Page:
Andreas Whittam Smith: How the welfare state killed the churches

The reform of the voting system may be seen as an underlying cause of Christian decline
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In thinking about why Christianity has retreated so far in Britain since the middle of the 19th century, Frank Prochaska, in a new book, Christianity and Social Service in Modern Britain, makes an important contribution. For this American historian of philanthropy argues that it was no coincidence that the expansion of government and the contraction of religion happened over the same period. The reform of the voting system for Parliamentary elections that prompted welfare legislation may be seen, he writes, as an underlying cause of Christian decline.

In other words, to use Matthew Arnold's felicitous phrases, the "melancholy, long, withdrawing roar" of the "Sea of Faith" is not solely accounted for by the growth of scientific rationalism, of which Darwin's Origin of Species, published in 1859, was such a conspicuous example. Something else was gong on.

Indeed mid-19th century Britain was an extraordinary place. Rapid industrial growth, rising population, substantial movements of people from the countryside to town was also the very moment when the state played a smaller role in citizens' lives than it ever had done before or would again. All tariffs and taxes except those required to raise a minimum amount of revenue had been abolished. Politicians of the time believed it was both useless and immoral for governments to try to rescue economic victims - or their children - whether they were bankrupt capitalists or unemployed hand weavers.

This glaring absence of state welfare provision during an industrial revolution was made good, as far as it possibly could be, by the churches. Admittedly Victorian Christians tended to think that the source of distress was to be found in personal misfortune or moral weakness rather than in the structure of society. As a result, Evangelical Christianity, with its focus on self-help, found ample opportunity for charitable endeavour.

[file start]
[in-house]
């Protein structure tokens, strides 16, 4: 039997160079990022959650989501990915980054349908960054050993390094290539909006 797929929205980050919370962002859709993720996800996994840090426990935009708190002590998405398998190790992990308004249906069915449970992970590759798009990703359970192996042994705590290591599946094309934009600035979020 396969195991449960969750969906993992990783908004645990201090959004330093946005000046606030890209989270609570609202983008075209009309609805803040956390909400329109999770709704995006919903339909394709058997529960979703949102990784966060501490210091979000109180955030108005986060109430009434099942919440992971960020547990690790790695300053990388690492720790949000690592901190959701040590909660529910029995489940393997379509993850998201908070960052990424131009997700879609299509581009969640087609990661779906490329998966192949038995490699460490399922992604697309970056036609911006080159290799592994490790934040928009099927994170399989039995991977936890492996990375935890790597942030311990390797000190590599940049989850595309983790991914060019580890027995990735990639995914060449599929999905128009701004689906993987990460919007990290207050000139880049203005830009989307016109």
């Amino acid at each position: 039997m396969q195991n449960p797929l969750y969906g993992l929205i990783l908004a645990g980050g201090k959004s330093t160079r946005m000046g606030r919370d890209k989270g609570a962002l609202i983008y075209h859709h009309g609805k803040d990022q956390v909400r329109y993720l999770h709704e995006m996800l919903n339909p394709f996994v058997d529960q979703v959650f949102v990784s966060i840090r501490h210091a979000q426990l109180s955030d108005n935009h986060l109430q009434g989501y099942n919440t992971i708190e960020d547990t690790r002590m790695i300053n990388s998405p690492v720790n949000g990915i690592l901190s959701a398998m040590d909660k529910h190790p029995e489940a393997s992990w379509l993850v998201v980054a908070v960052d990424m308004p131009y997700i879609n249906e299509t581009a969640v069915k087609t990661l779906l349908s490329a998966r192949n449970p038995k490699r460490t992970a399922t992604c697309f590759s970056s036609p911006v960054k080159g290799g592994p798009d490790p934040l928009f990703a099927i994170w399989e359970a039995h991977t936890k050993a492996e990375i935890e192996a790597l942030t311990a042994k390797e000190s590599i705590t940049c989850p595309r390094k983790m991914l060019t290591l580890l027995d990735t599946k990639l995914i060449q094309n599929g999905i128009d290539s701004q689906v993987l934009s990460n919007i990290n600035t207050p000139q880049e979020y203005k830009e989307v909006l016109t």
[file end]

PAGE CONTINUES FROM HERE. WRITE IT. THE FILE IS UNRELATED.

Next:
The churches nearly filled the gap. Mr Prochaska describes how they set up voluntary hospitals, asylums, visiting societies, homes and orphanages, penny banks, provident societies, Sunday schools, ragged schools. They were innovative. The first body of paid social workers was a Christian initiative of the 1860s; these were women who had been trained for three months in Poor Law, hygiene and scripture.

All this activity undoubtedly helped to fill the pews whether in the old, familiar parish churches and long-established nonconformist chapels or in the new places of worship quickly established in areas of growing population. For if you want to get people into church, you must first meet them outside. In this respect, church-led charitable activity, in its sheer scale and scope, was also an incredible machinery of recruitment.

Then in 1867 the franchise was widened for the first time since the Reform Act of 1832 and governments began to undertake welfare provision. For Church charitable activity hadn't in fact provided all that was needed and so people came to think that overarching solutions were required. Reformers turned their attention away from the poor themselves, with their individual stories, and focussed instead on poverty in general and its causes. And, as Mr Prochaska demonstrates, with the expansion of the welfare state came church and chapel decline.

The evangelical tradition, too, with its emphasis on the authority of scripture, proved more vulnerable than other branches of Christianity to the new scholarship which queried the literal truth of the Bible stories. At the same time, the Church of England itself experienced the resurgence of a Catholic sensibility which stressed the importance of sacraments such as communion.

Towards the end of the 19th century and on into the Edwardian period, it saw an increase in confirmations and attendance at communion services. Withdrawing into itself, it still felt safe. If numbers were falling, then sacramental commitment had increased. From the beginning of the 20th century, too, all the denominations looked for ways to work with each other. Divisions were now seen as a source of weakness. The modern ecumenical movement had begun.

Great, though, has been the decline. The 1851 religious census, the only one of its kind, conducted on the 30 March of that year, showed that 10 million people had been at churches or chapels on that day. I should think the number yesterday was less than one fifth of that while the country's population has risen from 18 million to 60 million over the same period. Yet in so far as individual churches still follow the Victorian way of growing - meet people where they are and respond to their needs - churches continue to succeed. You won't have to go far to find an example.